Kenyan MPs on Wednesday night rallied behind a motion to withdraw Kenya from the Rome Statute. The MPs fully supported the motion by Chepalungu MP Isaac Ruto for Kenya to cease being a signatory to the statute, which creates the International Criminal Court. Only Gichugu MP Martha Karua disagreed.
And during debate, the MPs poured vitriol on the ICC and its chief prosecutor, Mr Luis Moreno Ocampo, and expressed solidarity with the six people he has named as suspects in the post-election violence. They resolved that cases arising from the chaos be handled by local judicial systems.
No trial on foreign land
The motion had been thrown out on Tuesday by Deputy Speaker Farah Maalim for violating the constitution. However, Mr Ruto amended it to suit constitutional requirements and after giving notice to the House yesterday, it was placed for debate.
Supporting the motion, Energy minister Kiraitu Murungi dismissed the ICC as a colonial imperialist court. “It is only Africans from former colonies who are being tried at the ICC. No American or British will be tried there and we should not willingly allow ourselves to return to colonialism,’’ he said.
“The fears that we had when we were introducing the international criminal justice system are no longer there. There is nothing we cannot handle. As a sovereign state, no other Kenyan will be tried on foreign land. Let the six go, but we have now learnt our lessons.’’
And he defended Head of the Civil Service and Secretary to the Cabinet Francis Muthaura, whose name was among those in the Ocampo list saying: “I cannot imagine somebody like Ambassador Mutthaura raping anyone.’’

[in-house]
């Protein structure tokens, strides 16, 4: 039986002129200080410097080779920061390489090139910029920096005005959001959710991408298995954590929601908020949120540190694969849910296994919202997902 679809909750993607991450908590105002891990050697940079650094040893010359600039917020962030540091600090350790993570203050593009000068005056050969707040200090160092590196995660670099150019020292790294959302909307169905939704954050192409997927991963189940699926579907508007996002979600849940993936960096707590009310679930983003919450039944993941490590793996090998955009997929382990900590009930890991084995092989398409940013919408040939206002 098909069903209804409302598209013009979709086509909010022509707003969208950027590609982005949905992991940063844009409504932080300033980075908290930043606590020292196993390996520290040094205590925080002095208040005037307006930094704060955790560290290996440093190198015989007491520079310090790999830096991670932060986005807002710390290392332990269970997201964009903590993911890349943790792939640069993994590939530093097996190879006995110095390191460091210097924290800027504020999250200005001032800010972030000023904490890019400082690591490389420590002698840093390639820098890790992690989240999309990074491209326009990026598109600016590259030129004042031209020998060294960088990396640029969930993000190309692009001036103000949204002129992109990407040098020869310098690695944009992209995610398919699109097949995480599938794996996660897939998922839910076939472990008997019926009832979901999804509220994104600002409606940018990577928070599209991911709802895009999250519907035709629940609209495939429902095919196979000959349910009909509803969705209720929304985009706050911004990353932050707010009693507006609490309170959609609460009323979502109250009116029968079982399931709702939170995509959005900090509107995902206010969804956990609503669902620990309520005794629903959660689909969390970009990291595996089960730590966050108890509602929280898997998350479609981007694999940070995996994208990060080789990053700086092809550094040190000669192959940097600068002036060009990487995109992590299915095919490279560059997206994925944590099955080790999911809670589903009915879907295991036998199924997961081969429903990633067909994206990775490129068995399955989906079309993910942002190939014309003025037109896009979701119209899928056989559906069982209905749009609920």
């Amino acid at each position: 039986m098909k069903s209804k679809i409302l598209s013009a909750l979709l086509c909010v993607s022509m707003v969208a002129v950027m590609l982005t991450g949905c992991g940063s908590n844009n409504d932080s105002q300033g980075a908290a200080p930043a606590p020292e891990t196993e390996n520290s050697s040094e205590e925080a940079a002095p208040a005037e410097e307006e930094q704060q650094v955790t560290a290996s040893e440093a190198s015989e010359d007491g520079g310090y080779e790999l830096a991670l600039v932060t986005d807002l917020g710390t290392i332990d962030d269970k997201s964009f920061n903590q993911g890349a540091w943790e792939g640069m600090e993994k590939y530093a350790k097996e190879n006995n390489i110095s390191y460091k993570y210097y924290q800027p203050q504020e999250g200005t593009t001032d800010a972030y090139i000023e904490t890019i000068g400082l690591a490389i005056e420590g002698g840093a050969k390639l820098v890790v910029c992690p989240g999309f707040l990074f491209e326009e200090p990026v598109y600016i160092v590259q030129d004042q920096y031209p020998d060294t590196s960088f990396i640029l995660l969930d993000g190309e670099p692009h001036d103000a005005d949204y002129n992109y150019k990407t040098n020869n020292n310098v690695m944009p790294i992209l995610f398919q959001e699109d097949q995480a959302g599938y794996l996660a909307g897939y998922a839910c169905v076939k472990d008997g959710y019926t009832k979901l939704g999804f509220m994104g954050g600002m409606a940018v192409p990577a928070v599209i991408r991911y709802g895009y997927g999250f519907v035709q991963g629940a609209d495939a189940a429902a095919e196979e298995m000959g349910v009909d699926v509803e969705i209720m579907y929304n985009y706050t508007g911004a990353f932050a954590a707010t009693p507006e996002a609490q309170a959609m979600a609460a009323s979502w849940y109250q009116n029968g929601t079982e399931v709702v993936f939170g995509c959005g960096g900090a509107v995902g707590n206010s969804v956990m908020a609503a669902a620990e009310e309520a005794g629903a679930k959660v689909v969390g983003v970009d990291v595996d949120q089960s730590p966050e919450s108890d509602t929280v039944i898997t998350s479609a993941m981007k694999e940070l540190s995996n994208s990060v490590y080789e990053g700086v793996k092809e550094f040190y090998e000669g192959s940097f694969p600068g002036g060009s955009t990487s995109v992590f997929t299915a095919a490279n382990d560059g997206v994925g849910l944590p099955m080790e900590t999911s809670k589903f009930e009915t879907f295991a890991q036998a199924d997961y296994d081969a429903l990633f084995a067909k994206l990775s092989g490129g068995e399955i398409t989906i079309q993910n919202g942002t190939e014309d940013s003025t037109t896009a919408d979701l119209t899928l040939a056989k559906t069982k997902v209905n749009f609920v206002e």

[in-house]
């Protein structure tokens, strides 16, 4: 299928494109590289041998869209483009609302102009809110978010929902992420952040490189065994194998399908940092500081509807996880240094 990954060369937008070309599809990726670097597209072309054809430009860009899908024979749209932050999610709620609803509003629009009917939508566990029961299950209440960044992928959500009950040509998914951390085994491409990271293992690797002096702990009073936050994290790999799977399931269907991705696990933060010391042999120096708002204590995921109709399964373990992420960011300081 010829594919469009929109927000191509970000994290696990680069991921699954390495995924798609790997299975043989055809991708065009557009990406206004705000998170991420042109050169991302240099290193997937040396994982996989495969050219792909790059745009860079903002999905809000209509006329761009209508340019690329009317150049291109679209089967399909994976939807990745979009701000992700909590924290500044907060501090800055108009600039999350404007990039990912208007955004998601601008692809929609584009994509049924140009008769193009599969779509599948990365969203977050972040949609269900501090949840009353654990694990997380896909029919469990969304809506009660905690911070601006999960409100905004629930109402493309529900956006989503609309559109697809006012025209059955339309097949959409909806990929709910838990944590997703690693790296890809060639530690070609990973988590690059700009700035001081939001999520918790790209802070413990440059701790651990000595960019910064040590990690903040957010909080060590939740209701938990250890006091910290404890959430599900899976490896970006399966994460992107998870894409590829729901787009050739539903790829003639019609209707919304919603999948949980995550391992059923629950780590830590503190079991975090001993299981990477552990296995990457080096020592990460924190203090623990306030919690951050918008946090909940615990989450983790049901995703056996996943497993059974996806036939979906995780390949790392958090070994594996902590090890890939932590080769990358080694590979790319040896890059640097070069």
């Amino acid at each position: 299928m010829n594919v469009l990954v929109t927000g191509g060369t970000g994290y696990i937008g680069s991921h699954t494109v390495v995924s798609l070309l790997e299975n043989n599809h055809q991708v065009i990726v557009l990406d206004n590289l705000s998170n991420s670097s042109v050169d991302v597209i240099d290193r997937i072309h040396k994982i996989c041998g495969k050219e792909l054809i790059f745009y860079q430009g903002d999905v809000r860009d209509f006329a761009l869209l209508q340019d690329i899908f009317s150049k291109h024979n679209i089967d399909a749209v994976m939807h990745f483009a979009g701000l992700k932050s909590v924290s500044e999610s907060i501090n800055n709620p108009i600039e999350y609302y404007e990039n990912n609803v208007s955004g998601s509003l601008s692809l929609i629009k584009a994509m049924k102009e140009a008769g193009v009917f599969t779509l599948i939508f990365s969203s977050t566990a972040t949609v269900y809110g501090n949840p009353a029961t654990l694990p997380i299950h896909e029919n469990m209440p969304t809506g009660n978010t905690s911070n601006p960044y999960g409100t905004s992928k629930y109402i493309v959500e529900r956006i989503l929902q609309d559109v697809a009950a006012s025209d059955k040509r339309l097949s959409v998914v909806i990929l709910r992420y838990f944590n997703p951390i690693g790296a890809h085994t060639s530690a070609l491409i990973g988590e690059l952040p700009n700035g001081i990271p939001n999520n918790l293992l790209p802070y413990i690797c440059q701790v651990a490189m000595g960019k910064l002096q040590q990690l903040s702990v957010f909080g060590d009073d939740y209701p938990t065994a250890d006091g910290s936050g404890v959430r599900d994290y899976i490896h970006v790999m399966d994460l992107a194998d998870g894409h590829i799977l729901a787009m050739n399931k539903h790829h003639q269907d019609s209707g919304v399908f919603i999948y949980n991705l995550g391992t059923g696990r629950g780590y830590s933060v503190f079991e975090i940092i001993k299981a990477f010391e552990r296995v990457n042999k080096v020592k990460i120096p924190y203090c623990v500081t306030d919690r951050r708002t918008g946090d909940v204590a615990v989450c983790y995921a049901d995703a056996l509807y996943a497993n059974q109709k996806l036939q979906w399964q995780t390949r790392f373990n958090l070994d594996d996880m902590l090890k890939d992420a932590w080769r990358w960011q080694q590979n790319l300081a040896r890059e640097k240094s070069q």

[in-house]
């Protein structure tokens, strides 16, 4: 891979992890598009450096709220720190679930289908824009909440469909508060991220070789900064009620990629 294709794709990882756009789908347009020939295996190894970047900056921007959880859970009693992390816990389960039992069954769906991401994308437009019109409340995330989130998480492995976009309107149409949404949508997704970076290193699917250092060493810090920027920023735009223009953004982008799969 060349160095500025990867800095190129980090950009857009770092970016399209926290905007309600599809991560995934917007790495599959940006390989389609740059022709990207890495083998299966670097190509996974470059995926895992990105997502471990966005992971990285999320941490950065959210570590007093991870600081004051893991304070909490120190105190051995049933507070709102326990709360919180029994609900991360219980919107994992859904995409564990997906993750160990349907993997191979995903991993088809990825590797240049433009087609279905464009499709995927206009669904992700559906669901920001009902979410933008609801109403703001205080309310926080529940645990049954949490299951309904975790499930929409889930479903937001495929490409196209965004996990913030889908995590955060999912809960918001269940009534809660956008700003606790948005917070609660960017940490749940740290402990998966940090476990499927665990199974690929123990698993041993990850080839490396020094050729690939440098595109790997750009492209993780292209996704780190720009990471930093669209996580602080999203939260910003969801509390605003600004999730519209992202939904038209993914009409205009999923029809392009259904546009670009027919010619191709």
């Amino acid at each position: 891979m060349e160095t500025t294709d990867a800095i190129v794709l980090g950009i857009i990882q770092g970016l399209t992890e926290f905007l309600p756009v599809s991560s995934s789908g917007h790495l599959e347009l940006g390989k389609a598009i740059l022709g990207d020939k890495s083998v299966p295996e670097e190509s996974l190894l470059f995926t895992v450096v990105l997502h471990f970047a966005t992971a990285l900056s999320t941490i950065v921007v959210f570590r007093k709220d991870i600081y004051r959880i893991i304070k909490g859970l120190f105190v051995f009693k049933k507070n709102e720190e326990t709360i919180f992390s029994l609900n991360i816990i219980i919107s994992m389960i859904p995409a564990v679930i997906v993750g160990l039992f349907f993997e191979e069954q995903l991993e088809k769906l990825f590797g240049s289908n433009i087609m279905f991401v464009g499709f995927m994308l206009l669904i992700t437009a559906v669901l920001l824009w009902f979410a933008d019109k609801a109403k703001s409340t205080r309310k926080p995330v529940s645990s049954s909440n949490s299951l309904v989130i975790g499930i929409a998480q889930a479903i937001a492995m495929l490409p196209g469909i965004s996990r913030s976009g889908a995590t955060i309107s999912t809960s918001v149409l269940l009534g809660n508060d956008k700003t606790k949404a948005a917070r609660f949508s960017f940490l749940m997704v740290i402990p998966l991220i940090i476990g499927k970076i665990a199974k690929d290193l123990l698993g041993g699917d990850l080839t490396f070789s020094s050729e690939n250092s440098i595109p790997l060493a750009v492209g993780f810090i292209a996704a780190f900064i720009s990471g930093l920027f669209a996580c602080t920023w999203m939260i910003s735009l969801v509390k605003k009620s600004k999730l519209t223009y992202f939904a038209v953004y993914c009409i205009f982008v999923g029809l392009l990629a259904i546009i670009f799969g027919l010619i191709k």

Ms Karua was the lone voice against the motion, which she described as unfortunate and misguided and pleaded with MPs to think about the interests of poll violence victims.
The Narc Kenya leader challenged President Kibaki and Prime Minister Raila Odinga to accept responsibility for failing to support the establishment of a local tribunal.
“The ICC did not come to us. We beckoned it. It is here by virtue of invitation by none other than the two principals and by extension Parliament,’’ she said.
“If Kenyans were wondering about impunity, this is the face of impunity,’’ she added, saying victims of the violence would be the greatest beneficiary of the ICC process.
Assistant minister Kabando wa Kabando supported the motion defending Deputy Prime Minister Uhuru Kenyatta who has also been named and said “he is now suffering’’ for helping mobilizing resources for victims of the violence.
Seconding, Mr Jeremiah Kioni (Ndaragwa) asked: “Are we surrendering our sovereighnity to foreigners?’’
Trade minister Chirau Mwakwere asked the rest of Africa to follow Kenya’s example and withdraw from the Hague. He was ashamed, he said, to have been the one to sign the Rome Statute in 2005 on behalf of the government, as Foreign Minister.